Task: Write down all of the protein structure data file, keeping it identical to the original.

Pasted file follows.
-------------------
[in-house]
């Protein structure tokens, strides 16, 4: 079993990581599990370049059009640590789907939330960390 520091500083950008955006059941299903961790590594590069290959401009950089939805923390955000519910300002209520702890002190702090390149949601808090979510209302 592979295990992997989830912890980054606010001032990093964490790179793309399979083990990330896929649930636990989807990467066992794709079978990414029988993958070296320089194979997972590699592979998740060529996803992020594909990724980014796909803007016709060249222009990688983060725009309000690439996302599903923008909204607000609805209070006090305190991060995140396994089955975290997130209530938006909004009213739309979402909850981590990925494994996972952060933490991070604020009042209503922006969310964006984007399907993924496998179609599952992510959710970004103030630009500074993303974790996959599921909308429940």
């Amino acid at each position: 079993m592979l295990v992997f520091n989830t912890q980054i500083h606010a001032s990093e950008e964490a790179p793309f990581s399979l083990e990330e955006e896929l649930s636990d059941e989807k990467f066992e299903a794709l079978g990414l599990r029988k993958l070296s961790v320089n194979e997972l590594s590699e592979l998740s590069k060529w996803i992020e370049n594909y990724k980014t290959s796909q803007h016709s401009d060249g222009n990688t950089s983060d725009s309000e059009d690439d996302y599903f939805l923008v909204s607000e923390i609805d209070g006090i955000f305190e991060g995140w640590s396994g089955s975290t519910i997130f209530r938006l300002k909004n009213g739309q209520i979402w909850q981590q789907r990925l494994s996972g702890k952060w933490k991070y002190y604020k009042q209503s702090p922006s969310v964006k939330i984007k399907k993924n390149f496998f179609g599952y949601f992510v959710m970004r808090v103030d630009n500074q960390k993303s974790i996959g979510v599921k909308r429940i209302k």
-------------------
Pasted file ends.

[in-house]
């Protein structure tokens, strides 16, 4: 079993990581599990370049059009640590789907939330960390 520091500083950008955006059941299903961790590594590069290959401009950089939805923390955000519910300002209520702890002190702090390149949601808090979510209302 592979295990992997989830912890980054606010001032990093964490790179793309399979083990990330896929649930636990989807990467066992794709079978990414029988993958070296320089194979997972590699592979998740060529996803992020594909990724980014796909803007016709060249222009990688983060725009309000690439996302599903923008909204607000609805209070006090305190991060995140396994089955975290997130209530938006909004009213739309979402909850981590990925494994996972952060933490991070604020009042209503922006969310964006984007399907993924496998179609599952992510959710970004103030630009500074993303974790996959599921909308429940």
């Amino acid at each position: 079993m592979l295990v992997f520091n989830t912890q980054i500083h606010a001032s990093e950008e964490a790179p793309f990581s399979l083990e990330e955006e896929l649930s636990d059941e989807k990467f066992e299903a794709l079978g990414l599990r029988k993958l070296s961790v320089n194979e997972l590594s590699e592979l998740s590069k060529w996803i992020e370049n594909y990724k980014t290959s796909q803007h016709s401009d060249g222009n990688t950089s983060d725009s309000e059009d690439d996302y599903f939805l923008v909204s607000e923390i609805d209070g006090i955000f305190e991060g995140w640590s396994g089955s975290t519910i997130f209530r938006l300002k909004n009213g739309q209520i979402w909850q981590q789907r990925l494994s996972g702890k952060w933490k991070y002190y604020k009042q209503s702090p922006s969310v964006k939330i984007k399907k993924n390149f496998f179609g599952y949601f992510v959710m970004r808090v103030d630009n500074q960390k993303s974790i996959g979510v599921k909308r429940i209302k």